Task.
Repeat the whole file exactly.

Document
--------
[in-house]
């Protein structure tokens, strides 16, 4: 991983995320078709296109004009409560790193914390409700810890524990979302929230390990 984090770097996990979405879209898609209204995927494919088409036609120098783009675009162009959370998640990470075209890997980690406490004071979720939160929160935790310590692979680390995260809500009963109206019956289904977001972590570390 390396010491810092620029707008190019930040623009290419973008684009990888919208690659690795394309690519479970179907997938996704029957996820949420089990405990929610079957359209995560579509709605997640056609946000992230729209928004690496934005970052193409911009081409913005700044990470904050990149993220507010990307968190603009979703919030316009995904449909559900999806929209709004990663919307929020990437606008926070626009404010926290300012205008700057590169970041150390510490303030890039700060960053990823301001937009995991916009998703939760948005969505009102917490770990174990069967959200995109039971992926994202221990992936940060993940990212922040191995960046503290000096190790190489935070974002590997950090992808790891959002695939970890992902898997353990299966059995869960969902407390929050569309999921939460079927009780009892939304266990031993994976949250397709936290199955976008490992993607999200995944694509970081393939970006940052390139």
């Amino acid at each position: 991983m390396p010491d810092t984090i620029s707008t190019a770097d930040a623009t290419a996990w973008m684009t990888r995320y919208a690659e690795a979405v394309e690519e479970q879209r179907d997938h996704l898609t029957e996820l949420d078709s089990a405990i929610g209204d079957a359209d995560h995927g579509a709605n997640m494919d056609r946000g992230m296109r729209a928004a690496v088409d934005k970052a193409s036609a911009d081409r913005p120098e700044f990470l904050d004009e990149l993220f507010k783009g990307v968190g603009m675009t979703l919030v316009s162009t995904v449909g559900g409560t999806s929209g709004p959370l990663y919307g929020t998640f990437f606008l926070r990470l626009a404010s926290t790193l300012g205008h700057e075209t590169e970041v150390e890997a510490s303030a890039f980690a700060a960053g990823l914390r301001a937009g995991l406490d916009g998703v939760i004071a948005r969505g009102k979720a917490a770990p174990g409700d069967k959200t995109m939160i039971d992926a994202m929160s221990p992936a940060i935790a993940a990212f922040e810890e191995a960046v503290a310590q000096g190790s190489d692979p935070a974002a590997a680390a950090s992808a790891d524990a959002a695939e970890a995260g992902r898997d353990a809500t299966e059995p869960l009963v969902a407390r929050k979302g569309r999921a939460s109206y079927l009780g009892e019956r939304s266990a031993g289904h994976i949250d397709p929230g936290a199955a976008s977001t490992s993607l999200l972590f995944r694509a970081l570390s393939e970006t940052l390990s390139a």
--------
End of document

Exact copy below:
[in-house]
């Protein structure tokens, strides 16, 4: 991983995320078709296109004009409560790193914390409700810890524990979302929230390990 984090770097996990979405879209898609209204995927494919088409036609120098783009675009162009959370998640990470075209890997980690406490004071979720939160929160935790310590692979680390995260809500009963109206019956289904977001972590570390 390396010491810092620029707008190019930040623009290419973008684009990888919208690659690795394309690519479970179907997938996704029957996820949420089990405990929610079957359209995560579509709605997640056609946000992230729209928004690496934005970052193409911009081409913005700044990470904050990149993220507010990307968190603009979703919030316009995904449909559900999806929209709004990663919307929020990437606008926070626009404010926290300012205008700057590169970041150390510490303030890039700060960053990823301001937009995991916009998703939760948005969505009102917490770990174990069967959200995109039971992926994202221990992936940060993940990212922040191995960046503290000096190790190489935070974002590997950090992808790891959002695939970890992902898997353990299966059995869960969902407390929050569309999921939460079927009780009892939304266990031993994976949250397709936290199955976008490992993607999200995944694509970081393939970006940052390139």
């Amino acid at each position: 991983m390396p010491d810092t984090i620029s707008t190019a770097d930040a623009t290419a996990w973008m684009t990888r995320y919208a690659e690795a979405v394309e690519e479970q879209r179907d997938h996704l898609t029957e996820l949420d078709s089990a405990i929610g209204d079957a359209d995560h995927g579509a709605n997640m494919d056609r946000g992230m296109r729209a928004a690496v088409d934005k970052a193409s036609a911009d081409r913005p120098e700044f990470l904050d004009e990149l993220f507010k783009g990307v968190g603009m675009t979703l919030v316009s162009t995904v449909g559900g409560t999806s929209g709004p959370l990663y919307g929020t998640f990437f606008l926070r990470l626009a404010s926290t790193l300012g205008h700057e075209t590169e970041v150390e890997a510490s303030a890039f980690a700060a960053g990823l914390r301001a937009g995991l406490d916009g998703v939760i004071a948005r969505g009102k979720a917490a770990p174990g409700d069967k959200t995109m939160i039971d992926a994202m929160s221990p992936a940060i935790a993940a990212f922040e810890e191995a960046v503290a310590q000096g190790s190489d692979p935070a974002a590997a680390a950090s992808a790891d524990a959002a695939e970890a995260g992902r898997d353990a809500t299966e059995p869960l009963v969902a407390r929050k979302g569309r999921a939460s109206y079927l009780g009892e019956r939304s266990a031993g289904h994976i949250d397709p929230g936290a199955a976008s977001t490992s993607l999200l972590f995944r694509a970081l570390s393939e970006t940052l390990s390139a």